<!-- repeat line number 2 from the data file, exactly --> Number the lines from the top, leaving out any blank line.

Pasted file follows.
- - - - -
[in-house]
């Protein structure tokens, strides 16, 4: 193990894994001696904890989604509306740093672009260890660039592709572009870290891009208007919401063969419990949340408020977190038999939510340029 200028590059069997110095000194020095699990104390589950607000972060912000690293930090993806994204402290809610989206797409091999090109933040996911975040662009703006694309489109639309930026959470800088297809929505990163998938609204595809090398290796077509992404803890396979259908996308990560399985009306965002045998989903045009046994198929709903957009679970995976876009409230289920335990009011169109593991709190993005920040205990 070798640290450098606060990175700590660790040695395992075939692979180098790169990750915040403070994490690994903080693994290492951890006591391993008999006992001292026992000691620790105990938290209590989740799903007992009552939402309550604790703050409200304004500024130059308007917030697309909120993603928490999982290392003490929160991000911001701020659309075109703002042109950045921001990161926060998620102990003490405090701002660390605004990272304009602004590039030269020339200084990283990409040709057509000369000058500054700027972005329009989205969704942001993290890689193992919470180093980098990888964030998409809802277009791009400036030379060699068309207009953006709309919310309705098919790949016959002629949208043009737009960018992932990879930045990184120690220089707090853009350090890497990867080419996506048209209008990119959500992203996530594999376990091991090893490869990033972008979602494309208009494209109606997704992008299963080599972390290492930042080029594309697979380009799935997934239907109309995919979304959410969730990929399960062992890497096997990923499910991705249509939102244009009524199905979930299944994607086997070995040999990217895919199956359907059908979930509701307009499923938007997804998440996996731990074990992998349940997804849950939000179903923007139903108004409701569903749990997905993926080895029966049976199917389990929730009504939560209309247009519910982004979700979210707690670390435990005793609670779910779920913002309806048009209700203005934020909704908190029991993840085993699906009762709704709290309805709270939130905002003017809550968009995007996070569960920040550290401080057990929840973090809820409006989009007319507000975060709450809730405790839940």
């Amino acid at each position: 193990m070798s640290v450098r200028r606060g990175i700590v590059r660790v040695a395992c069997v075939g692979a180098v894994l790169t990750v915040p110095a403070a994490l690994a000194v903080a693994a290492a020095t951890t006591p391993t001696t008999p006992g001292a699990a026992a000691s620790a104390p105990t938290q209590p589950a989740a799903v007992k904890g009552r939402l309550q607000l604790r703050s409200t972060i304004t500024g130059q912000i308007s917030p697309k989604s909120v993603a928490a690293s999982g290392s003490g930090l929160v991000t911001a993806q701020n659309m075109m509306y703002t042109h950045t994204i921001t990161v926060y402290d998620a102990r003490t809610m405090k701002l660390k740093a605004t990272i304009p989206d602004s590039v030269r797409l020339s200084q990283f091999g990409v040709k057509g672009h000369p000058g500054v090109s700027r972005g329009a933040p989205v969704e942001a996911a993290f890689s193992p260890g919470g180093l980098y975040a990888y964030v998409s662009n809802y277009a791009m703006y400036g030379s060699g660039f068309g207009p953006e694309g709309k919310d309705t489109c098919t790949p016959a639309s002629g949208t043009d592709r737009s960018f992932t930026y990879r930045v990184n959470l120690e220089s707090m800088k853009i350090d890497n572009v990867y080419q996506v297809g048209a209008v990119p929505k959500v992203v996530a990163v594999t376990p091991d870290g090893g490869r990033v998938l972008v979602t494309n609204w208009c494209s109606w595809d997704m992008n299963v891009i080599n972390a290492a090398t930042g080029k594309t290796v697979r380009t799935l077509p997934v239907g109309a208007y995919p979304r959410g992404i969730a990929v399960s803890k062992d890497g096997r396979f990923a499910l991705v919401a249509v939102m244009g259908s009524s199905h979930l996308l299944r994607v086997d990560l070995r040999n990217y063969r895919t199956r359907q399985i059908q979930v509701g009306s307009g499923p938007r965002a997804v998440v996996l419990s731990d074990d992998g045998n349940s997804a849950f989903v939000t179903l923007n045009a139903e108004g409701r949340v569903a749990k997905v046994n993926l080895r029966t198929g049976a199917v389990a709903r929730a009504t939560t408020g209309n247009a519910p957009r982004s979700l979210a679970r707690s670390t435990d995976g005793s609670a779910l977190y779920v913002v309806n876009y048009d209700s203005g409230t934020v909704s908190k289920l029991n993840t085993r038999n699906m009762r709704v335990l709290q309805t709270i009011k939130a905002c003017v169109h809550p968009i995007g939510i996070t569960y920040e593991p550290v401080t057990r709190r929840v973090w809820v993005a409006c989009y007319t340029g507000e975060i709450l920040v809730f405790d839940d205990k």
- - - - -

């Protein structure tokens, strides 16, 4: 193990894994001696904890989604509306740093672009260890660039592709572009870290891009208007919401063969419990949340408020977190038999939510340029 200028590059069997110095000194020095699990104390589950607000972060912000690293930090993806994204402290809610989206797409091999090109933040996911975040662009703006694309489109639309930026959470800088297809929505990163998938609204595809090398290796077509992404803890396979259908996308990560399985009306965002045998989903045009046994198929709903957009679970995976876009409230289920335990009011169109593991709190993005920040205990 070798640290450098606060990175700590660790040695395992075939692979180098790169990750915040403070994490690994903080693994290492951890006591391993008999006992001292026992000691620790105990938290209590989740799903007992009552939402309550604790703050409200304004500024130059308007917030697309909120993603928490999982290392003490929160991000911001701020659309075109703002042109950045921001990161926060998620102990003490405090701002660390605004990272304009602004590039030269020339200084990283990409040709057509000369000058500054700027972005329009989205969704942001993290890689193992919470180093980098990888964030998409809802277009791009400036030379060699068309207009953006709309919310309705098919790949016959002629949208043009737009960018992932990879930045990184120690220089707090853009350090890497990867080419996506048209209008990119959500992203996530594999376990091991090893490869990033972008979602494309208009494209109606997704992008299963080599972390290492930042080029594309697979380009799935997934239907109309995919979304959410969730990929399960062992890497096997990923499910991705249509939102244009009524199905979930299944994607086997070995040999990217895919199956359907059908979930509701307009499923938007997804998440996996731990074990992998349940997804849950939000179903923007139903108004409701569903749990997905993926080895029966049976199917389990929730009504939560209309247009519910982004979700979210707690670390435990005793609670779910779920913002309806048009209700203005934020909704908190029991993840085993699906009762709704709290309805709270939130905002003017809550968009995007996070569960920040550290401080057990929840973090809820409006989009007319507000975060709450809730405790839940």